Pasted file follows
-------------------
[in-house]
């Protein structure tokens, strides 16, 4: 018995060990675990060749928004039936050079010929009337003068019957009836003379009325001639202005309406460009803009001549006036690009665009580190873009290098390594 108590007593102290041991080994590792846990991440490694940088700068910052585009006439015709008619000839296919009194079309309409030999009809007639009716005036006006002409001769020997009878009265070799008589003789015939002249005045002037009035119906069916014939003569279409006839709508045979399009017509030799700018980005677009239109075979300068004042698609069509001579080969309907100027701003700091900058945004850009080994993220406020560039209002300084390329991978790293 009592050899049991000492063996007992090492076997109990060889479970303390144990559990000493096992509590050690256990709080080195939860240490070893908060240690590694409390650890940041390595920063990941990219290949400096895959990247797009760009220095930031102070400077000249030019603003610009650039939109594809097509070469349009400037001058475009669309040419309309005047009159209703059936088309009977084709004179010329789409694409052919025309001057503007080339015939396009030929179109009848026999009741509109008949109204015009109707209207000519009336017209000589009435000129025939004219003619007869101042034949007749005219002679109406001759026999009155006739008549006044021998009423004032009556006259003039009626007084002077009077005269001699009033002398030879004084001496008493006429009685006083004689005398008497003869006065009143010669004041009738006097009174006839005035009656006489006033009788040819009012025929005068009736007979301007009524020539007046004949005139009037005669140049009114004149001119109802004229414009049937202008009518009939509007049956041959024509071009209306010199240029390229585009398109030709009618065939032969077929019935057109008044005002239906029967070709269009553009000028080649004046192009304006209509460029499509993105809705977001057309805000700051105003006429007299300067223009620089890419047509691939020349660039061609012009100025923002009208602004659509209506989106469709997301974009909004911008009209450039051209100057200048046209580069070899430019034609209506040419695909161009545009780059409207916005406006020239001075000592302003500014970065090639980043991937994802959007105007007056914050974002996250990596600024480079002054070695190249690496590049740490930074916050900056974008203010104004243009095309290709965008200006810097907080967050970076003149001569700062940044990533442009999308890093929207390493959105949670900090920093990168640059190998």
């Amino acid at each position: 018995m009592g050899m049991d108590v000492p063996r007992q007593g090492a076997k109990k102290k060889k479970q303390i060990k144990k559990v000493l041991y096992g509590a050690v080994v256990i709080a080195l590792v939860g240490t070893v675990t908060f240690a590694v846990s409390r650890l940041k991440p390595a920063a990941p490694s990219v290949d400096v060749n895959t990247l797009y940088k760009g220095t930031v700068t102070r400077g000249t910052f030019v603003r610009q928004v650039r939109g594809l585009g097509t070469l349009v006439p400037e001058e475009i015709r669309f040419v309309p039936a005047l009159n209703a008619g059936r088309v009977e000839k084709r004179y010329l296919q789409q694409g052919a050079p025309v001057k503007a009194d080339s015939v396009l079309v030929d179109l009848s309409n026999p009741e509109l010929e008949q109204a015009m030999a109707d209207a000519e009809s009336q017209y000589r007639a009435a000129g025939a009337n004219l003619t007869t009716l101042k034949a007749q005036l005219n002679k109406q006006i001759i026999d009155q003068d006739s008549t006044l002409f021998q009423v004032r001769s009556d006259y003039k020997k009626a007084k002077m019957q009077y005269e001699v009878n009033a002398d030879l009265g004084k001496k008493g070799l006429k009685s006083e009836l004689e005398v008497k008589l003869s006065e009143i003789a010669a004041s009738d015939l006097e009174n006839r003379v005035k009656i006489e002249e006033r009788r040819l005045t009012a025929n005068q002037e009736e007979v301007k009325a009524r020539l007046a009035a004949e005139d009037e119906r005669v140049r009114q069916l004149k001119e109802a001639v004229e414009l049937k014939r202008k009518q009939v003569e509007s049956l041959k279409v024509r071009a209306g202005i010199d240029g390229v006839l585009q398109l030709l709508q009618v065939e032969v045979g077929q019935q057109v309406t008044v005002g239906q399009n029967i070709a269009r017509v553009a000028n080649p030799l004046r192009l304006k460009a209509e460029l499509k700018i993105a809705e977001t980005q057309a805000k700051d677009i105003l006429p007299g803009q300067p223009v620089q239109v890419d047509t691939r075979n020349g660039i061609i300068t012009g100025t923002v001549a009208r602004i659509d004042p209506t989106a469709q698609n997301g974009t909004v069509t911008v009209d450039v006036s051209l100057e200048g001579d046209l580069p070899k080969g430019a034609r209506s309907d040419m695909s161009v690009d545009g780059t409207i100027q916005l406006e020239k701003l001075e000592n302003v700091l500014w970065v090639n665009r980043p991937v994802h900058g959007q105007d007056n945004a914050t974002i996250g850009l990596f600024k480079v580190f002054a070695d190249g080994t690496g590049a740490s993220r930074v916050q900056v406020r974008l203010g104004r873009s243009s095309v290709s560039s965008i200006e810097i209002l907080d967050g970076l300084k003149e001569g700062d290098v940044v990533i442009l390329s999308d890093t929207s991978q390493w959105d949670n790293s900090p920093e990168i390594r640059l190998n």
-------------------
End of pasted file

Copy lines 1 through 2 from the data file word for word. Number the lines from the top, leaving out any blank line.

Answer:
[in-house]
């Protein structure tokens, strides 16, 4: 018995060990675990060749928004039936050079010929009337003068019957009836003379009325001639202005309406460009803009001549006036690009665009580190873009290098390594 108590007593102290041991080994590792846990991440490694940088700068910052585009006439015709008619000839296919009194079309309409030999009809007639009716005036006006002409001769020997009878009265070799008589003789015939002249005045002037009035119906069916014939003569279409006839709508045979399009017509030799700018980005677009239109075979300068004042698609069509001579080969309907100027701003700091900058945004850009080994993220406020560039209002300084390329991978790293 009592050899049991000492063996007992090492076997109990060889479970303390144990559990000493096992509590050690256990709080080195939860240490070893908060240690590694409390650890940041390595920063990941990219290949400096895959990247797009760009220095930031102070400077000249030019603003610009650039939109594809097509070469349009400037001058475009669309040419309309005047009159209703059936088309009977084709004179010329789409694409052919025309001057503007080339015939396009030929179109009848026999009741509109008949109204015009109707209207000519009336017209000589009435000129025939004219003619007869101042034949007749005219002679109406001759026999009155006739008549006044021998009423004032009556006259003039009626007084002077009077005269001699009033002398030879004084001496008493006429009685006083004689005398008497003869006065009143010669004041009738006097009174006839005035009656006489006033009788040819009012025929005068009736007979301007009524020539007046004949005139009037005669140049009114004149001119109802004229414009049937202008009518009939509007049956041959024509071009209306010199240029390229585009398109030709009618065939032969077929019935057109008044005002239906029967070709269009553009000028080649004046192009304006209509460029499509993105809705977001057309805000700051105003006429007299300067223009620089890419047509691939020349660039061609012009100025923002009208602004659509209506989106469709997301974009909004911008009209450039051209100057200048046209580069070899430019034609209506040419695909161009545009780059409207916005406006020239001075000592302003500014970065090639980043991937994802959007105007007056914050974002996250990596600024480079002054070695190249690496590049740490930074916050900056974008203010104004243009095309290709965008200006810097907080967050970076003149001569700062940044990533442009999308890093929207390493959105949670900090920093990168640059190998």